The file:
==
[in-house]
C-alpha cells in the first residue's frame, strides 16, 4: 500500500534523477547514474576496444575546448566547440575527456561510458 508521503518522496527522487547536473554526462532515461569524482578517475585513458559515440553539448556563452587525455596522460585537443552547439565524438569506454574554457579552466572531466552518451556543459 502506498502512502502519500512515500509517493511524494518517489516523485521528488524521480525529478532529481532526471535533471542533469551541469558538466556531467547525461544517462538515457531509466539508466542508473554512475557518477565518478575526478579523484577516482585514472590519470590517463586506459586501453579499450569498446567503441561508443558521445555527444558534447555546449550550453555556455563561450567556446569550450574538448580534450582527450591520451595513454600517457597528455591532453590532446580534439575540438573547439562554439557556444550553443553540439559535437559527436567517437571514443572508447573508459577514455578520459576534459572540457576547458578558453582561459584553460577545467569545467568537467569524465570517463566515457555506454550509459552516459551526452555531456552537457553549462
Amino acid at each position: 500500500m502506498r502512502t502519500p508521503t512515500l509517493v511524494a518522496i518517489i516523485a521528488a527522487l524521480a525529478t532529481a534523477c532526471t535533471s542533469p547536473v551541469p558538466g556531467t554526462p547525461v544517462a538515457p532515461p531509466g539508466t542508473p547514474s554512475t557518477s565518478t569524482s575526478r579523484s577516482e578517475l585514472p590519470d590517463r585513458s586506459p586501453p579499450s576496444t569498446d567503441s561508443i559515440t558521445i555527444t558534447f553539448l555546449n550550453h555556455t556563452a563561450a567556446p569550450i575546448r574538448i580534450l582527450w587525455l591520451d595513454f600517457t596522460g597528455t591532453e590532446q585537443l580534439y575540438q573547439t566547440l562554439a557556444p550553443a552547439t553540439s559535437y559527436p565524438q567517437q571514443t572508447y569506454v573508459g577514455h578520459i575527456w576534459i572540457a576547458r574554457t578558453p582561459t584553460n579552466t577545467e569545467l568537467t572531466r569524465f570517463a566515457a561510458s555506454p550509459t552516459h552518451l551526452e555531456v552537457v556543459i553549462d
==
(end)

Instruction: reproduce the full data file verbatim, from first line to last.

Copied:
[in-house]
C-alpha cells in the first residue's frame, strides 16, 4: 500500500534523477547514474576496444575546448566547440575527456561510458 508521503518522496527522487547536473554526462532515461569524482578517475585513458559515440553539448556563452587525455596522460585537443552547439565524438569506454574554457579552466572531466552518451556543459 502506498502512502502519500512515500509517493511524494518517489516523485521528488524521480525529478532529481532526471535533471542533469551541469558538466556531467547525461544517462538515457531509466539508466542508473554512475557518477565518478575526478579523484577516482585514472590519470590517463586506459586501453579499450569498446567503441561508443558521445555527444558534447555546449550550453555556455563561450567556446569550450574538448580534450582527450591520451595513454600517457597528455591532453590532446580534439575540438573547439562554439557556444550553443553540439559535437559527436567517437571514443572508447573508459577514455578520459576534459572540457576547458578558453582561459584553460577545467569545467568537467569524465570517463566515457555506454550509459552516459551526452555531456552537457553549462
Amino acid at each position: 500500500m502506498r502512502t502519500p508521503t512515500l509517493v511524494a518522496i518517489i516523485a521528488a527522487l524521480a525529478t532529481a534523477c532526471t535533471s542533469p547536473v551541469p558538466g556531467t554526462p547525461v544517462a538515457p532515461p531509466g539508466t542508473p547514474s554512475t557518477s565518478t569524482s575526478r579523484s577516482e578517475l585514472p590519470d590517463r585513458s586506459p586501453p579499450s576496444t569498446d567503441s561508443i559515440t558521445i555527444t558534447f553539448l555546449n550550453h555556455t556563452a563561450a567556446p569550450i575546448r574538448i580534450l582527450w587525455l591520451d595513454f600517457t596522460g597528455t591532453e590532446q585537443l580534439y575540438q573547439t566547440l562554439a557556444p550553443a552547439t553540439s559535437y559527436p565524438q567517437q571514443t572508447y569506454v573508459g577514455h578520459i575527456w576534459i572540457a576547458r574554457t578558453p582561459t584553460n579552466t577545467e569545467l568537467t572531466r569524465f570517463a566515457a561510458s555506454p550509459t552516459h552518451l551526452e555531456v552537457v556543459i553549462d